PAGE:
Cheap Travel: Frequent Flier Points

Posted by on December 13, 2011

Getting the most out of frequent flier points.

– or –

How I snagged over $4000 in airline tickets for only $427.

 

I’m usually not one to plan too far in advance when traveling, but thanks to a (formerly) healthy stash of frequent flier miles and a lot of patience and research, I’ve got a ton of exciting travel plans for the first half of 2012.  At some point between Jan 9th and July 14th I’ll have:

1 week in Istanbul (a city that has long been on my list to visit)

3 weeks in Hong Kong (for several years now one of my favorite cities in the world)

3 weeks in Austria/Switzerland (and maybe Budapest/Bratislava/Leichtenstein?  Lots of possibilities still fermenting here!)

5 weeks in Yap and Palau (Pacific island nations scattered between the Philippines and Hawai’i)

14 weeks in Central Asia (Turkmenistan/Uzbekistan/Tajikistan/Kyrgyzstan)

and, as a bonus, a day or two in all of Dubai/Bangkok/Seoul/Guam for a quick taste of each one.

The best part, of course, that instead of paying a fortune for these tickets ($4000 could last 4 or 5 months of traveling in SouthEast Asia, after all!) I paid a grand total, including taxes and fees, of only $427.

How to fly for (nearly) free.

What’s the key to this?  Airline frequent flier programs.  Not only having and using membership in these programs, but being smart about how to get the most value out of them.  In total I spent about 4 hours on the phone with the Continental Airlines OnePass program (sitting one night on the side of a desolate street in the dark touristy heart of Kathmandu, Nepal; thats a different story), but in being patient and knowing the rules I managed to save about $3500 on flights to places I’m crazy excited about visiting.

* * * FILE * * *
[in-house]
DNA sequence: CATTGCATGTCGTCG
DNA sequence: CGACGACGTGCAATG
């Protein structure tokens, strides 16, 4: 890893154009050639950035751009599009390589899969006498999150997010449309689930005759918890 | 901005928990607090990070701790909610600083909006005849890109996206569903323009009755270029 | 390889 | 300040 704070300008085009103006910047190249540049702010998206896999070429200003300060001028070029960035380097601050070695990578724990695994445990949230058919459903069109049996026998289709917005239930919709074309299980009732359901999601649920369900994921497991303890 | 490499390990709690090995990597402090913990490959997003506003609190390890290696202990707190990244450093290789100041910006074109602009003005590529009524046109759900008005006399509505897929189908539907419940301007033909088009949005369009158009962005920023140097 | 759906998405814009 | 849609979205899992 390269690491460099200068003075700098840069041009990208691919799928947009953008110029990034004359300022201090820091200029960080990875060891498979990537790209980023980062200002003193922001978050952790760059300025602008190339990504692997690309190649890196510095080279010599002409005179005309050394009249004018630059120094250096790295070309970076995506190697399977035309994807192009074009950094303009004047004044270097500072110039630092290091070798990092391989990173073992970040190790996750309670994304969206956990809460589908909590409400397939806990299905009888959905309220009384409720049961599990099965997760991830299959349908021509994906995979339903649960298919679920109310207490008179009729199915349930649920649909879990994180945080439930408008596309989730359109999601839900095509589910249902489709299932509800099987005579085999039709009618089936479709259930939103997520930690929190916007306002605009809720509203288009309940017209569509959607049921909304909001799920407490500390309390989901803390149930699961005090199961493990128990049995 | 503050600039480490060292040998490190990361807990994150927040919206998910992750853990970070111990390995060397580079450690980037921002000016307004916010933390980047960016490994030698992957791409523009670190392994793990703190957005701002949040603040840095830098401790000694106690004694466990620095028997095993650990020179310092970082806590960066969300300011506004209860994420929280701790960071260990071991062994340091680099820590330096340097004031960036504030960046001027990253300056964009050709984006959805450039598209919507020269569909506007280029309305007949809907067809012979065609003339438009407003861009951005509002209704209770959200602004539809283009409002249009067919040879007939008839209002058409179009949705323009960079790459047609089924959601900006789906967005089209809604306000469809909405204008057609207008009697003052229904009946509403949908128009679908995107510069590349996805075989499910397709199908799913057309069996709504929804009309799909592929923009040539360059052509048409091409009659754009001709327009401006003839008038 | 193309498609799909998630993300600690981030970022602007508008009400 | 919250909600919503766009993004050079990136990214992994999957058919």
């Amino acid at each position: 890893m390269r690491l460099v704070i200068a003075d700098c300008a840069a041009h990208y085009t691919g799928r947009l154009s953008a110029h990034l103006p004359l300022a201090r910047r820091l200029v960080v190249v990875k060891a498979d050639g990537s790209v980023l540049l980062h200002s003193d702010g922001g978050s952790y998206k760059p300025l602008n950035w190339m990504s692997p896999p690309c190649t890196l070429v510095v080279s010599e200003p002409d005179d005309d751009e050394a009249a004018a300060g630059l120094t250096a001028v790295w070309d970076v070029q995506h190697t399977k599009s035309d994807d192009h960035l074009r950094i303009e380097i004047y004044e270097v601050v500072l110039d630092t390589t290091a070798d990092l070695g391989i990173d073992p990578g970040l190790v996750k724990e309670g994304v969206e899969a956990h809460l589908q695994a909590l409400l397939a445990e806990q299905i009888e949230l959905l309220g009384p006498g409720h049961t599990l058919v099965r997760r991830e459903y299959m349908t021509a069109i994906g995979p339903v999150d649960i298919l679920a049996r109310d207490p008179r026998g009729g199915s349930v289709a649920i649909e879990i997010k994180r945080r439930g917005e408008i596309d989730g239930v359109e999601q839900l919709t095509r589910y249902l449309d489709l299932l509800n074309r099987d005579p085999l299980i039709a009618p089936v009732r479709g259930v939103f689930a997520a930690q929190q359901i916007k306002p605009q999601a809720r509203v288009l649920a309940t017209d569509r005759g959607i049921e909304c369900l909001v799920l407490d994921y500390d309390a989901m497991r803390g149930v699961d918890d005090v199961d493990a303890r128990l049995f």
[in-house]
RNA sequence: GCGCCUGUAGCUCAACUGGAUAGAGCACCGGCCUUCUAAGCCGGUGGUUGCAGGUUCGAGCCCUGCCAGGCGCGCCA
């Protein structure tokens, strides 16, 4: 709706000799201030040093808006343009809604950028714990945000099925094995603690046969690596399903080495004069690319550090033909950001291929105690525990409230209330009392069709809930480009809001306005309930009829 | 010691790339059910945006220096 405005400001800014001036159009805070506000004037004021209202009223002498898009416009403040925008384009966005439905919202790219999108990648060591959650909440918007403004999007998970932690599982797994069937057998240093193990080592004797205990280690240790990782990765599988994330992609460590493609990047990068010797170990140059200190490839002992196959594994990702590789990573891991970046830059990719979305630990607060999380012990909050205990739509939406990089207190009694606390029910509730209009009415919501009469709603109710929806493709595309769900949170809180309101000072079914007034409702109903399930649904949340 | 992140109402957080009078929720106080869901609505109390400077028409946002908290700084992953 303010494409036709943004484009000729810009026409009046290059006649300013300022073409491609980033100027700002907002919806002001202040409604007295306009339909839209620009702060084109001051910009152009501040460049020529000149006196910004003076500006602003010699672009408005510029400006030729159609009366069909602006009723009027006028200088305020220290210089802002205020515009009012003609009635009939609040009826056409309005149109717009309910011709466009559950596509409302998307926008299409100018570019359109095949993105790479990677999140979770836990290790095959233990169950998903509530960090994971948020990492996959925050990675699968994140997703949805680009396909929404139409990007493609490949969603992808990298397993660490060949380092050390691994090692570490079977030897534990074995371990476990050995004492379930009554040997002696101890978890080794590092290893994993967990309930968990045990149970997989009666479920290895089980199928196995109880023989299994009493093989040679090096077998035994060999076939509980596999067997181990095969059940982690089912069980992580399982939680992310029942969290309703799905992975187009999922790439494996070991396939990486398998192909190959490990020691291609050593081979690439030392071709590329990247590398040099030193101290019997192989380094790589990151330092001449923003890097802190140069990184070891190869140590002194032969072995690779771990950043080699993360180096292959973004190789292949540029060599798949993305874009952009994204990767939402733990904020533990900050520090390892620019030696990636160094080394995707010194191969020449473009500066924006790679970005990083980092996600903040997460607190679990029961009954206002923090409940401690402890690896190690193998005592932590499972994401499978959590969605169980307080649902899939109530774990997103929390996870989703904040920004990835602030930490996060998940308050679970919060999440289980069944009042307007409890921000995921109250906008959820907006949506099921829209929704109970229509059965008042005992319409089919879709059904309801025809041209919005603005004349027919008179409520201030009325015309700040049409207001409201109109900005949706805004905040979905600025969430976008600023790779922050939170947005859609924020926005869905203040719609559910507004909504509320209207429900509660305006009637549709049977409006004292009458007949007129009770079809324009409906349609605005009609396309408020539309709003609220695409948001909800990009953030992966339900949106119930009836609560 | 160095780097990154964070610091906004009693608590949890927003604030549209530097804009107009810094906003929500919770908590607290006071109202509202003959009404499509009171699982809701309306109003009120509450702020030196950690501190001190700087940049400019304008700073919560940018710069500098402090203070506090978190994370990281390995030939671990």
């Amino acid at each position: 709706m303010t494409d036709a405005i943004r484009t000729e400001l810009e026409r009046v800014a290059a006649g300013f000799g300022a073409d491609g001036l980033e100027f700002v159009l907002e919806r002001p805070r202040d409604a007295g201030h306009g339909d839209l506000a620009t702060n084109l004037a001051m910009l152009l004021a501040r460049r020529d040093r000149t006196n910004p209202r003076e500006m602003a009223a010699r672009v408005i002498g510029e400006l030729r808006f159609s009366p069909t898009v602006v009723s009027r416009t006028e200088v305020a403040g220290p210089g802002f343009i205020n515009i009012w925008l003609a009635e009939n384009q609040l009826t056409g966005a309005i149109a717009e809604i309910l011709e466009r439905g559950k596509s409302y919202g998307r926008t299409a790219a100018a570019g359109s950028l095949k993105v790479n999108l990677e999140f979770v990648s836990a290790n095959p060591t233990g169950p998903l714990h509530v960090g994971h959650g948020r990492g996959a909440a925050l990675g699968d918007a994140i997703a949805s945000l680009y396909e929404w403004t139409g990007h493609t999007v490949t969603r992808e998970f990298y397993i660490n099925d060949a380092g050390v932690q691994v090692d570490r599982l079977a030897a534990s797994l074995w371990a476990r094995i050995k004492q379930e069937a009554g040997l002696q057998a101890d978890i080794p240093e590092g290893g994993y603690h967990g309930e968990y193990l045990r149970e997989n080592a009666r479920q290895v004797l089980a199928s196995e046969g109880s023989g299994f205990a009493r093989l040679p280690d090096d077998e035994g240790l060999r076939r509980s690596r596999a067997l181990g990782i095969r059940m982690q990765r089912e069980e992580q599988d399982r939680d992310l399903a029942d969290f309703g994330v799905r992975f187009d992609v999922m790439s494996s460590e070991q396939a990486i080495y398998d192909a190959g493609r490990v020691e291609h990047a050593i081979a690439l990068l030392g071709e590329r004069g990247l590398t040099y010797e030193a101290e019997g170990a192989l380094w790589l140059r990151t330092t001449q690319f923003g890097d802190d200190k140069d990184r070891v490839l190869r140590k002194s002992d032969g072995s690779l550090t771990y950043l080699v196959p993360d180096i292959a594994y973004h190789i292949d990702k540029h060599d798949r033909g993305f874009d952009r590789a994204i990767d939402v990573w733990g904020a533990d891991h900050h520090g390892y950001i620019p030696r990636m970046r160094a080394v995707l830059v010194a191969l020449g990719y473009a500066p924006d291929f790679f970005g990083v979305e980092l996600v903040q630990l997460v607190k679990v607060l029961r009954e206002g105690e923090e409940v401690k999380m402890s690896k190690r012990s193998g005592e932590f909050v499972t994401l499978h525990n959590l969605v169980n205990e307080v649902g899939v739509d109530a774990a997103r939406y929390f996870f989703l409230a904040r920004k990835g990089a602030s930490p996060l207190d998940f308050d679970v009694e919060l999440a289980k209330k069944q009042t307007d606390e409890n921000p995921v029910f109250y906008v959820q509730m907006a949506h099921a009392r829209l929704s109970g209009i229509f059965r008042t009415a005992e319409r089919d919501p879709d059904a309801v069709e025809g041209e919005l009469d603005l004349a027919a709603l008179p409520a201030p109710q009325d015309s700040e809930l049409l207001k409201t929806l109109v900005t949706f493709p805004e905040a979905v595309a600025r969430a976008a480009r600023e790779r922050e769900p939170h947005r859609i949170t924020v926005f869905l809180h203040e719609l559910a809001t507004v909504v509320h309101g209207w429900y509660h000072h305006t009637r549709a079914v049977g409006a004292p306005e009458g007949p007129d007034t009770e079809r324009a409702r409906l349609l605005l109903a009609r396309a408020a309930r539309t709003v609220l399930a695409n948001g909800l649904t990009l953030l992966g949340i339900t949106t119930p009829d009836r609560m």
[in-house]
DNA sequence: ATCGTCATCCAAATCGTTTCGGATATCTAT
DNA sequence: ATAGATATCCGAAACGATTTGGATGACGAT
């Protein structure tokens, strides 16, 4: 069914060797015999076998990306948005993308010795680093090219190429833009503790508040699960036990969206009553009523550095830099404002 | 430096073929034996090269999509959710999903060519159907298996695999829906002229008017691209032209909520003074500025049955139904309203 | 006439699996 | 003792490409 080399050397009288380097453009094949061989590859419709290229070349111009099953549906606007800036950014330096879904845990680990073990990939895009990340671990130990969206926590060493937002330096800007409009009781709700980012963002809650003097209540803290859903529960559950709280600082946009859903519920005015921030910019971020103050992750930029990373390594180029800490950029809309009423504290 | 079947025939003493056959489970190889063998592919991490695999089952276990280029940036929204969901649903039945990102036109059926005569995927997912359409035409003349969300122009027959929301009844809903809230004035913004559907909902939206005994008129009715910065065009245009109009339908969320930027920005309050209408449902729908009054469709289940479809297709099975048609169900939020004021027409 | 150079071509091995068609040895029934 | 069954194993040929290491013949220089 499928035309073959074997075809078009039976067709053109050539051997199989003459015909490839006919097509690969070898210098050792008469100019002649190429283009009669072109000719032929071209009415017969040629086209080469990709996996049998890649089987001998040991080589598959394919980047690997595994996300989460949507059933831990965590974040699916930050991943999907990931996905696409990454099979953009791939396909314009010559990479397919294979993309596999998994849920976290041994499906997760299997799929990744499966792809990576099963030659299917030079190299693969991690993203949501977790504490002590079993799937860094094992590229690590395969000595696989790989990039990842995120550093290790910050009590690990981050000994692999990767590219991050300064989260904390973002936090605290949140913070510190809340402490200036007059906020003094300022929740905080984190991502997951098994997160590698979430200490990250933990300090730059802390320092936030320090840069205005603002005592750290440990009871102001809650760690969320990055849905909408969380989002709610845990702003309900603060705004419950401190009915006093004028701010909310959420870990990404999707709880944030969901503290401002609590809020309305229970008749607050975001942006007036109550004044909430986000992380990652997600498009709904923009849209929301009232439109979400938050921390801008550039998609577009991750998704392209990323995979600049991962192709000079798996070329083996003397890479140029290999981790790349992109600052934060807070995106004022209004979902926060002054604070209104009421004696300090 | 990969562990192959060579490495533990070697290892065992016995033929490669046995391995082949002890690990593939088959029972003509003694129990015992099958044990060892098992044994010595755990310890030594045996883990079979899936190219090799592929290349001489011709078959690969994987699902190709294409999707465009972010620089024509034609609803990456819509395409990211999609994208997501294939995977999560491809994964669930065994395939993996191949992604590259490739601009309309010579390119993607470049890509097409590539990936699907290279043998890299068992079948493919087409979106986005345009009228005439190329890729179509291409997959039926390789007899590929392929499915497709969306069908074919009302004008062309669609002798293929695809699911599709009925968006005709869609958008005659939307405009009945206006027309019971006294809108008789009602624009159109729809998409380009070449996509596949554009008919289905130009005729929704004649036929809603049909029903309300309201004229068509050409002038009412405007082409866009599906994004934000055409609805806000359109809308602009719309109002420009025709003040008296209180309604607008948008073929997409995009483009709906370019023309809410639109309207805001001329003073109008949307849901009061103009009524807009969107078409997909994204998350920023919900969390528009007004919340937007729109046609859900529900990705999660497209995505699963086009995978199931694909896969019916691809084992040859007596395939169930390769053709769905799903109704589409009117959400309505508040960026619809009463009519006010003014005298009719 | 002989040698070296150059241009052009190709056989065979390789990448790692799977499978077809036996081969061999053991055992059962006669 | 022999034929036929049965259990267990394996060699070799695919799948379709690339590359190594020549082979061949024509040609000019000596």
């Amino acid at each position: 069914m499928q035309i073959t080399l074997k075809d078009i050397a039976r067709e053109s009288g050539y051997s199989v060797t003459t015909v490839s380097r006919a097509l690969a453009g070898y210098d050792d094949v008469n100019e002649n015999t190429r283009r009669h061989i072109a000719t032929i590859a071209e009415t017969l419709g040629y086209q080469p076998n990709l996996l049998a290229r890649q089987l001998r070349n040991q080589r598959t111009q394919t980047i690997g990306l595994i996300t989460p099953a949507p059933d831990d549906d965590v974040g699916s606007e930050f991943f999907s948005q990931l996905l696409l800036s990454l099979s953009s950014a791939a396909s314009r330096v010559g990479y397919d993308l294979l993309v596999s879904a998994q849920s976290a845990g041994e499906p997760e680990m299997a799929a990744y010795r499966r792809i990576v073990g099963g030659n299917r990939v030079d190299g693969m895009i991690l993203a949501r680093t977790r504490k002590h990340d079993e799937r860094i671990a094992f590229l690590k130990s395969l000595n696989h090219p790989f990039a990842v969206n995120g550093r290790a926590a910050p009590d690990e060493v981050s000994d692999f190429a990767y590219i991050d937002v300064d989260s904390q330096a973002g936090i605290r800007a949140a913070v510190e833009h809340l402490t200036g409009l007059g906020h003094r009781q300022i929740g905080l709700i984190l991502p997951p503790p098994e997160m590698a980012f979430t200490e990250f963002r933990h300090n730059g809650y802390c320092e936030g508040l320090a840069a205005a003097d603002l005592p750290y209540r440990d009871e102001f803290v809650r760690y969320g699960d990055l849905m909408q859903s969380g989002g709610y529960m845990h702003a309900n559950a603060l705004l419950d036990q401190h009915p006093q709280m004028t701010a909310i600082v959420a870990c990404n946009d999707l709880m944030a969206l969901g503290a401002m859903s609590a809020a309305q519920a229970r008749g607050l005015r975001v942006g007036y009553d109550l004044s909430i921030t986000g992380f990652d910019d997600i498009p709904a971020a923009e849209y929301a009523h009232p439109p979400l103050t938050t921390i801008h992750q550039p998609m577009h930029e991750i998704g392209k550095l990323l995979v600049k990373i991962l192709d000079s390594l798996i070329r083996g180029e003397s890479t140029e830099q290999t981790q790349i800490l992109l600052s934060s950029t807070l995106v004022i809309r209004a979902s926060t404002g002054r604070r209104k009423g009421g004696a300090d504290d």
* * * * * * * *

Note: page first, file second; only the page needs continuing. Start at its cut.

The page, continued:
In total these trips cost me $427 and 108,000 Continental OnePass frequent flier miles.  Far from having flown that much with Continental, though, I’ve managed to use credit card bonuses and spending, Star Alliance partner earning, and online shopping specials to bank enough miles.  For great info on how to earn miles easily, travel-hacker Rick Ingersoll at Frugal Travel Guy is without doubt my favorite resource.

Possibly more important than knowing how to earn points, though, is knowing the best way to use them.  Look for the flights that cost absurd amounts of cash but unusually low mileage redemption, and book those.  Take as many layovers and open-jaws (flying into and out of different airports) as the rules will allow, to avoid backtracking within a country to get to your return flight or simply to explore more places.  Fly into that tiny airport you really want to go to, rather than searching for the one with the cheapest ticket prices.  A wealth of info on how to maximize the use of these options is available from Kent at Dromomaniac.  Knowing the rules for routings and stopovers (extended time in the transit city where you would switch planes anyways) is also important for maximizing the usefulness of reward tickets.  I’m a big fan of long layovers as well, which can be a quick taste (up to 24 hours) of a city I’ve never been to instead of a monotonous 3 or 4 hours sitting in the airport.

Booking Tickets

Flights to Yap and Palau only run a few days a week, and only one international airline services this region (conveniently for me, Continental) so even from relatively close airports like Hong Kong the scarcity of flights and competition mean flights can run upwards of $2000.  Mileage redemption between South Asia and here, though, is relatively cheap at 30,000 OnePass miles for a round-trip ticket.  Round-trip flights within the US can potentially cost more miles than this, and I paid the same for a round-trip between Texas and Kentucky last summer.  Knowing that I could use a stopover I managed to fly through Yap on the way to Palau.  Essentially, this means that I got a free flight between the two and only paid the mileage cost of a simple round-trip between Hong Kong and Palau.  As a bonus, I’ve got long layovers (16 hours each) en route  in Seoul and Guam to spend a little time in two places I’ve never been before.  All it took was knowing which flights go there and being flexible with which dates I travel on.